3. Do NOT do this. If you want to understand sensitivity, light, and exposure, auto ISO is not the way to do it. If you do use auto, beware of noise and do not set it above about 800. Auto ISO can kind of impart a feeling of more capability than you actually have, or actually know how to use. Even in the dark, it's a lot better to brace the camera against something than cranking the ISO to 3200+. Detail suffers rapidly. You should also set noise reduction to a conservative setting, not Auto. Auto NR is for the idiot who just takes his card to the drug store to print and always wants a non grainy picture, never knowing that his pictures are crap because he prints 4x6s of everything. It is quite easy to eliminate noise in post processing and retain a lot more detail than most cameras will retain if you have them do it internally. On your camera, consider going over 3200 to be a zone of last resort. It's what you do if you if it's more important to get the shot than that the shot be good. Don't forget, the 35mm prime lens is going to perform a lot better than simply locking your 18-55 kit lens to 35. You won't believe the difference in low light performance that the larger max aperture will bring. If you do this for this reason, just remember to turn off noise reduction entirely.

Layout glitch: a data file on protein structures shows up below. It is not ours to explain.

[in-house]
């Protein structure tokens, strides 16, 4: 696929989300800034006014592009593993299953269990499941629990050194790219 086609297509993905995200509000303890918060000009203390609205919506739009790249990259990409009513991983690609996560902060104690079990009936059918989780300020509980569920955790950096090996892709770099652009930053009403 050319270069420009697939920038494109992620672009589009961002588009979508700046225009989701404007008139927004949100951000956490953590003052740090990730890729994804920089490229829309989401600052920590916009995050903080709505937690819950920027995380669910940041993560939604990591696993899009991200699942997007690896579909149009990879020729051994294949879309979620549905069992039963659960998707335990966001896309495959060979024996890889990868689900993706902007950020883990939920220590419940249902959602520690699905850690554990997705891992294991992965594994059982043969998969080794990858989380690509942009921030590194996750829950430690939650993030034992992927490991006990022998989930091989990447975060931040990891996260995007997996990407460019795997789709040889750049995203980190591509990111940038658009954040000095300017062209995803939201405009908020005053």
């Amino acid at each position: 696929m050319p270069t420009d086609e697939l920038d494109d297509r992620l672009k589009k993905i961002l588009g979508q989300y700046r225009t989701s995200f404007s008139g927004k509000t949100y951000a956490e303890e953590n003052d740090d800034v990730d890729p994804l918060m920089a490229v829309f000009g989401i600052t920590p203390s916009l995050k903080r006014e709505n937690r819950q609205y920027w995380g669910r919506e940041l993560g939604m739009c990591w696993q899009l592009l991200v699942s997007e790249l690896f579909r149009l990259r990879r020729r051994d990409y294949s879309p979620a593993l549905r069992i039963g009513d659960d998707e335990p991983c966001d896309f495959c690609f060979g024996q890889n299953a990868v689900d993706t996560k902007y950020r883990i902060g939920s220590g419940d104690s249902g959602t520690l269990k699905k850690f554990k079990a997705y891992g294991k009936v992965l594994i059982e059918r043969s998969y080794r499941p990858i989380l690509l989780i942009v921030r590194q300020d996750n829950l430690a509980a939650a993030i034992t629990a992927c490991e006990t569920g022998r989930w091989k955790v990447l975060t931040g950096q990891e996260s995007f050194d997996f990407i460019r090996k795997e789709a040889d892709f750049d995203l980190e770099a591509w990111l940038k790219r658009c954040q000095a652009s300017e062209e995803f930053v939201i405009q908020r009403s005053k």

4. Definitely XDA. I haven't seen any NEC devices sold by domestic carriers. Unfortunate too.